Are Chinese Herbs Right for You?

Avoid risky side effects — consult a qualified herbalist

chinese herbs

You may have heard ginseng touted on TV for its ability to boost your immunity.

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As a traditional Chinese medicine practitioner, I believe that ginseng and other Chinese herbs have powerful health benefits that can complement your medical care.

But while Chinese herbs are easy to buy online or at your pharmacy, they’re serious medicine.

Despite their healing properties, taking the wrong herbs not only won’t help you but may also worsen your symptoms. Or give you a headache, nausea or diarrhea.

More importantly, Chinese herbs may not work well with medications from your doctor.

That’s why you should get your doctor’s blessing before trying Chinese herbs. Once you get an OK, look for a qualified Chinese herbalist. You’ll need a face-to-face consultation and follow-up visits.

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Good vs. bad interactions

It’s important to find a Chinese herbalist trained in Eastern as well as Western medicine. Some Chinese herbs enhance the effects of Western drugs, and others act as antagonists.

For example, herbs can help antibiotics fight infection, which is a good thing. However, Chinese herbs can also enhance the effects of diuretics like Lasix®. That’s risky

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Some Chinese herbs are dangerous for anyone taking blood thinners like Coumadin® or Plavix® because they can increase the risk of bleeding.

Herbs can also be hazardous if you’re taking antidiabetics, anti-seizure drugs, immunosuppressants or interferon therapy.

Creating custom formulas

Chinese herbal therapy is a complex, sophisticated system of diagnosis and prescription. A qualified herbalist will create a customized herbal formula. The formula will be based on your unique Eastern medicine diagnosis.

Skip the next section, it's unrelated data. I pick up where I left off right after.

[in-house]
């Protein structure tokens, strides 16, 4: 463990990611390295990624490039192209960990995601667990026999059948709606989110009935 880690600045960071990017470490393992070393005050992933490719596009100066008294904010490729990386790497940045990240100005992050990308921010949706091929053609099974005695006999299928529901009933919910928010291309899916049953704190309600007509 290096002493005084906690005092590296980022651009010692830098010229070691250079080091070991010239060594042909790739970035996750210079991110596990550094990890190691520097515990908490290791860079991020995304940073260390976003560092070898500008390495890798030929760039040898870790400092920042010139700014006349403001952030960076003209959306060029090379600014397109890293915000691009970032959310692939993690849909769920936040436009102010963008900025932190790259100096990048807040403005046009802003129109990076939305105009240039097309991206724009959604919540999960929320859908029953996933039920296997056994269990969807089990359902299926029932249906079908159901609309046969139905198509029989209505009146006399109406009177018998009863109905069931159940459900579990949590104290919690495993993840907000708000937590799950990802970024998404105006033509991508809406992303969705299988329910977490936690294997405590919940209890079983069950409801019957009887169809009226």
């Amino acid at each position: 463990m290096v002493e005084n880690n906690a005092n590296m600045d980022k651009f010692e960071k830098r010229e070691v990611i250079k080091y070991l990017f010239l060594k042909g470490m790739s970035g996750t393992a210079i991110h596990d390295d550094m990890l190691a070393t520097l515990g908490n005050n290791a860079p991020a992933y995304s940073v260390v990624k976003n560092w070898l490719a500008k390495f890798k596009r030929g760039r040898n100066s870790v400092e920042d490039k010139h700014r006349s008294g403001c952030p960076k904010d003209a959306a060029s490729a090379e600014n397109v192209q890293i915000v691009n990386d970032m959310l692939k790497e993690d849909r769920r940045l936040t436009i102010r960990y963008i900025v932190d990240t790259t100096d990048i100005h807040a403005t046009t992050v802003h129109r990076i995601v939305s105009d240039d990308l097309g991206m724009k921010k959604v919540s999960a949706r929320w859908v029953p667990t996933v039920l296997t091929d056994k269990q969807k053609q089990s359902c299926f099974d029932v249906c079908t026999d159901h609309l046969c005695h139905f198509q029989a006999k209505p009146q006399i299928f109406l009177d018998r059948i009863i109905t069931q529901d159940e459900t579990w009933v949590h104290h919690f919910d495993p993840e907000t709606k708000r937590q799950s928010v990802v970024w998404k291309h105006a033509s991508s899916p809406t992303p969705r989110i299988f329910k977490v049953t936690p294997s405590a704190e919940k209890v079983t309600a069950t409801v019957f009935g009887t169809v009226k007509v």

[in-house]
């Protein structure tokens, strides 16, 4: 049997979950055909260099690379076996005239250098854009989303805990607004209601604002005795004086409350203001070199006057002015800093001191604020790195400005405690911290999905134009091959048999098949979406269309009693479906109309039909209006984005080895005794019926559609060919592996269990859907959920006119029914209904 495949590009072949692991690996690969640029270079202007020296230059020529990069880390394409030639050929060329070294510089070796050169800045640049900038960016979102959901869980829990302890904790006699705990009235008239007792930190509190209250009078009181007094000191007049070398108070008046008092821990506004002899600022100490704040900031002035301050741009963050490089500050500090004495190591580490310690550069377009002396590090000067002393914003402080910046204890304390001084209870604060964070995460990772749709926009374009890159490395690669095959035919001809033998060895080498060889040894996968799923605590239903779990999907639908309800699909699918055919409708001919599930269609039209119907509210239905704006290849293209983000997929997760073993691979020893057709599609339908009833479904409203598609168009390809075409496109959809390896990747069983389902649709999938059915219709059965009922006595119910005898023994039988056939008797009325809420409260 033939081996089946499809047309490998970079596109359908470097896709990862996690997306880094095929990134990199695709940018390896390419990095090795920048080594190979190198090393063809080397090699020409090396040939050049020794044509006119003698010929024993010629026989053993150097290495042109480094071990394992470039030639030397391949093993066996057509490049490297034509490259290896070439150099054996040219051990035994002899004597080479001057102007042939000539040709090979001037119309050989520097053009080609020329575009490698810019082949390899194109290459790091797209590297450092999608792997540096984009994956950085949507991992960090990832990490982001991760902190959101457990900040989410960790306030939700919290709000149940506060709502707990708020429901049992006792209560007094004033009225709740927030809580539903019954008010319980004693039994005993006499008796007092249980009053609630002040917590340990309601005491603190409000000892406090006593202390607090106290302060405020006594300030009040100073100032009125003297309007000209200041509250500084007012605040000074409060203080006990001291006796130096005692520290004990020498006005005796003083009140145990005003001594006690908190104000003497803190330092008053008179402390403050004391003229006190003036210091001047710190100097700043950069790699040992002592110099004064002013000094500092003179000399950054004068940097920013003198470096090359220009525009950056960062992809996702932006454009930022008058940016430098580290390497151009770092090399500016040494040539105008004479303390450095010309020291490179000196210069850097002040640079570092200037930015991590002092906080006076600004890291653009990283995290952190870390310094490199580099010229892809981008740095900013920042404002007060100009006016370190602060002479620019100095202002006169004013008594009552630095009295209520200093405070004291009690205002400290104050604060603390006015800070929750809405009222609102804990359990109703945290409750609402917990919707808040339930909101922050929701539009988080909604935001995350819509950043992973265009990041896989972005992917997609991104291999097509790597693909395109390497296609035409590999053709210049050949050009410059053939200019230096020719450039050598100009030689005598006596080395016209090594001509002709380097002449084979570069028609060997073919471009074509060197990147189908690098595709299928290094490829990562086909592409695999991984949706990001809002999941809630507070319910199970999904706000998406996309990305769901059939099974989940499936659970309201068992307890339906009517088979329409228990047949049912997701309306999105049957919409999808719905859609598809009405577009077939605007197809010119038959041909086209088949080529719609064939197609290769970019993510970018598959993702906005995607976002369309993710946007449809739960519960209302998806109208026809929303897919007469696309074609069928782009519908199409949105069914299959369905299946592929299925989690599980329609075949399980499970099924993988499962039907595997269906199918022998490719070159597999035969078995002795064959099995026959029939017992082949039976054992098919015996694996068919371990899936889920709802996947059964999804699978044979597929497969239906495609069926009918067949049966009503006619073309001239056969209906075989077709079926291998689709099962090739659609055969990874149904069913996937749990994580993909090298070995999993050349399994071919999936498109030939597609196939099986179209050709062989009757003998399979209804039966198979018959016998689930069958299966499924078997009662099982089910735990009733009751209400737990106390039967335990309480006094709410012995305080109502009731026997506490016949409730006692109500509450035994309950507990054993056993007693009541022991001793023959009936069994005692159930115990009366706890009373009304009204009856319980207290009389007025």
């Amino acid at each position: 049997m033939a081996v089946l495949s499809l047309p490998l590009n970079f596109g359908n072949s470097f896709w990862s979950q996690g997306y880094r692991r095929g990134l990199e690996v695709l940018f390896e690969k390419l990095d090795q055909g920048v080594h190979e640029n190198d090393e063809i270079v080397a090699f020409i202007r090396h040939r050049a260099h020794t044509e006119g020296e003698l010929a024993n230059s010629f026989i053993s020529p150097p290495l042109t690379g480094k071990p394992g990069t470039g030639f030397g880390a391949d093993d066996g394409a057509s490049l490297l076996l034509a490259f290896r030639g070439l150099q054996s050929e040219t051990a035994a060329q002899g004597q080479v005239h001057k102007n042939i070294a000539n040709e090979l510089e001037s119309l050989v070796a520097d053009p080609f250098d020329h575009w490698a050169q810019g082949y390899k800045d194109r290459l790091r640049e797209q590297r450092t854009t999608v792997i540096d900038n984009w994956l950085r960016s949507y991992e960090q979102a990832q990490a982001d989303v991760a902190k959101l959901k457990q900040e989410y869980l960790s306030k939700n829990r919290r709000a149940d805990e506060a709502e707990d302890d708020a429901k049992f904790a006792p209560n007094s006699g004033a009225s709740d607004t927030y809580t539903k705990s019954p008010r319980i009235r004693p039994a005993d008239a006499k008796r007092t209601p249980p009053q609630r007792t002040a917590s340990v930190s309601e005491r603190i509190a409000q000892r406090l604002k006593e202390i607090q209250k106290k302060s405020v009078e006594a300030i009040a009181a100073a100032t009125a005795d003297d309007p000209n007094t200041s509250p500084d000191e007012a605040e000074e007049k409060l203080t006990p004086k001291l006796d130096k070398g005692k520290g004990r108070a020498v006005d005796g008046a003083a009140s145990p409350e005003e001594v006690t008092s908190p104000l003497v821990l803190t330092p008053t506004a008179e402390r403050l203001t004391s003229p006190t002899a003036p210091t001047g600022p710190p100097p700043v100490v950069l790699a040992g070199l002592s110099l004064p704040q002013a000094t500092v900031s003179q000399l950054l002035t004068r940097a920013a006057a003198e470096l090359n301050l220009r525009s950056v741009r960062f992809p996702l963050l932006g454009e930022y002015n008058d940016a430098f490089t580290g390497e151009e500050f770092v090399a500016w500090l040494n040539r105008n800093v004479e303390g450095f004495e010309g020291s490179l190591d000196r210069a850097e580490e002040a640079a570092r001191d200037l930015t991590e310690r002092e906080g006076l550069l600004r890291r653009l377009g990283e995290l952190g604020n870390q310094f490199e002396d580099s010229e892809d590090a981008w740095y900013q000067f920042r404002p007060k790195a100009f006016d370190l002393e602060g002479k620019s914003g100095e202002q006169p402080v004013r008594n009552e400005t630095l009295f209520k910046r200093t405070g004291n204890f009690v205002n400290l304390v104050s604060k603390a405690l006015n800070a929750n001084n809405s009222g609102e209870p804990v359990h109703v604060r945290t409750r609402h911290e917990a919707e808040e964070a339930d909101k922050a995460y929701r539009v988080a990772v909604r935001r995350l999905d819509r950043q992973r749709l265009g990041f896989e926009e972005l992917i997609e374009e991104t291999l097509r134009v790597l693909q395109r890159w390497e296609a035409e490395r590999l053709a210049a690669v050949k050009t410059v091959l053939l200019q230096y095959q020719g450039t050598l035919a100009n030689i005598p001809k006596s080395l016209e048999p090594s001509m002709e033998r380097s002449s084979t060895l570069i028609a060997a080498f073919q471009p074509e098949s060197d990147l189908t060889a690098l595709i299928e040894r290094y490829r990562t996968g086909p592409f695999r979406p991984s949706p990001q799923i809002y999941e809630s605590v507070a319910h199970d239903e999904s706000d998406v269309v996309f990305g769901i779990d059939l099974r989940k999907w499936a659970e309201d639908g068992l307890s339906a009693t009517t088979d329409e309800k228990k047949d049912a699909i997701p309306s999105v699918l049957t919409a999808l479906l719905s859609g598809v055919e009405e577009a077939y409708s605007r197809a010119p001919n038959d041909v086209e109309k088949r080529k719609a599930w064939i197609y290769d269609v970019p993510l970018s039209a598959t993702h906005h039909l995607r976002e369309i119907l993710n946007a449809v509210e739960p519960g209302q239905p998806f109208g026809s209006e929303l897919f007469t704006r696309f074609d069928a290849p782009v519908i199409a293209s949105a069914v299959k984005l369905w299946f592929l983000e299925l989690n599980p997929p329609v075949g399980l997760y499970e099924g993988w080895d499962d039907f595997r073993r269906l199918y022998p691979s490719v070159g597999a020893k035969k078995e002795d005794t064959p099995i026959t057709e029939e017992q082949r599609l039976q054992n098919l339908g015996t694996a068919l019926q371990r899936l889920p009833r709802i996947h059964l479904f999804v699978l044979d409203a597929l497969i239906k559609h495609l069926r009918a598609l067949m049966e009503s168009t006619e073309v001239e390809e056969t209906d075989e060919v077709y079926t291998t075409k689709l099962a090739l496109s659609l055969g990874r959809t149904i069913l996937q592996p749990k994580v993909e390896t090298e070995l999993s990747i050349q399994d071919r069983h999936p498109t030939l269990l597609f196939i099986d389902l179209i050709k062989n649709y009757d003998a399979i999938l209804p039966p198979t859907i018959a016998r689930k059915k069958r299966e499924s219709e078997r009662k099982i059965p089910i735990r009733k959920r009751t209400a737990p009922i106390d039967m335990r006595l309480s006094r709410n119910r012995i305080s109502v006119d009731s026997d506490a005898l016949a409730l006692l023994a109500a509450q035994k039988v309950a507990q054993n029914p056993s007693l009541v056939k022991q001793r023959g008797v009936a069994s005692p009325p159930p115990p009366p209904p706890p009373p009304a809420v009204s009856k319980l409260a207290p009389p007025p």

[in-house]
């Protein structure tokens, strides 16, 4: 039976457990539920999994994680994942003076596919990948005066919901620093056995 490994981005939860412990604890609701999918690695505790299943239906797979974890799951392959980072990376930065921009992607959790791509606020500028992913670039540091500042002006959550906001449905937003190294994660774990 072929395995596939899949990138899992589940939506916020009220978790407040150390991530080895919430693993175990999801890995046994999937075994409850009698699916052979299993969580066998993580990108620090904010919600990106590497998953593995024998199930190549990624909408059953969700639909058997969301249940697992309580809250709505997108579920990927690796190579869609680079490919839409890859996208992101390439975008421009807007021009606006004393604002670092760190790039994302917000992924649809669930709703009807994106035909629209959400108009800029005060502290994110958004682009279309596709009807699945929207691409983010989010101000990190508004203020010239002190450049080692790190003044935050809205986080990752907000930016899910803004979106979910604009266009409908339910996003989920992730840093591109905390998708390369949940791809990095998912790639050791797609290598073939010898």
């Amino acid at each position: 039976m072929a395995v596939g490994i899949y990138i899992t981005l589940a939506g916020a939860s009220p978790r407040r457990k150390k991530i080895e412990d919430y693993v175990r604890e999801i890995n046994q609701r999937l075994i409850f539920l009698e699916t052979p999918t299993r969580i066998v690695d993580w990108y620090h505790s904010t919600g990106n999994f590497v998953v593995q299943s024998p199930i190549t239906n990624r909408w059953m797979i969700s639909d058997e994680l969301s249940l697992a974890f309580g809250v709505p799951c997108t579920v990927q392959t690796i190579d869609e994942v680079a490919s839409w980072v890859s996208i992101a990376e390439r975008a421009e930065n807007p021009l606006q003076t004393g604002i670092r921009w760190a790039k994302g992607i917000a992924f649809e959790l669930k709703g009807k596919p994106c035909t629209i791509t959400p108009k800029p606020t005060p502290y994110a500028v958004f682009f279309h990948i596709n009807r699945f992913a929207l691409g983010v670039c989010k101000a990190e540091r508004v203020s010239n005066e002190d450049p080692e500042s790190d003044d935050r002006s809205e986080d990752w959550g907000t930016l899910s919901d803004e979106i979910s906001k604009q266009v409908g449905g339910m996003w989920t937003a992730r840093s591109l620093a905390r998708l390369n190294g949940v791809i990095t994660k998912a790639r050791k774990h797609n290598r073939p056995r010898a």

Formulas are typically a blend of Chinese herbs, so that the side effects of one herb offset the side effects of another. The dosage, formula and how long you are treated are critical.

To arrive at the right formula for your body pattern, herbalists try to fit many pieces of the puzzle together.

We ask about things such as pain, urination and bowel movements. We examine your skin, eyes and tongue. We feel your pulse. We take a very detailed history of your condition.

Then we formulate an Eastern medicine diagnosis. Once we prescribe your herbal formula, we monitor you as if you were taking a prescription drug — something not usually done in private practice.

Regular blood draws ensure that your doses reach therapeutic levels without causing side effects. Monitoring liver and kidney function tells us whether your body is metabolizing the herbs well.

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We share these results with your physician.

RELATED: Chinese Herbs Can Be Good Medicine for You

Ordering online: Risky business

When you order Chinese herbs online, you don’t know whether you’re getting the right species of plant. You also run the risk of getting poor-quality products that may be contaminated by heavy metals or pesticides.

A qualified Chinese herbalist will vet all herbal products and suppliers.

We consider Chinese herbs as a tool to enhance your treatment plan. Like acupuncture, the herbs are a form of traditional Chinese medicine — but without needles.

So the next time you shop, pause before adding ginseng or astragalus to your cart. Consider searching instead for a Chinese herbalist who will work with your doctor.

It’s the best way to get these potent herbs to work for you — and not against you.

Editor’s note: This post represents the views of integrative medicine specialists. Conventional medicine specialists may or may not recommend these techniques to complement the care they provide.

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Jamie Starkey, LAc

Jamie Starkey is Lead Acupuncturist at the Cleveland Clinic's Center for Integrative Medicine, where she bridges the worlds of Eastern and Western medical philosophy.
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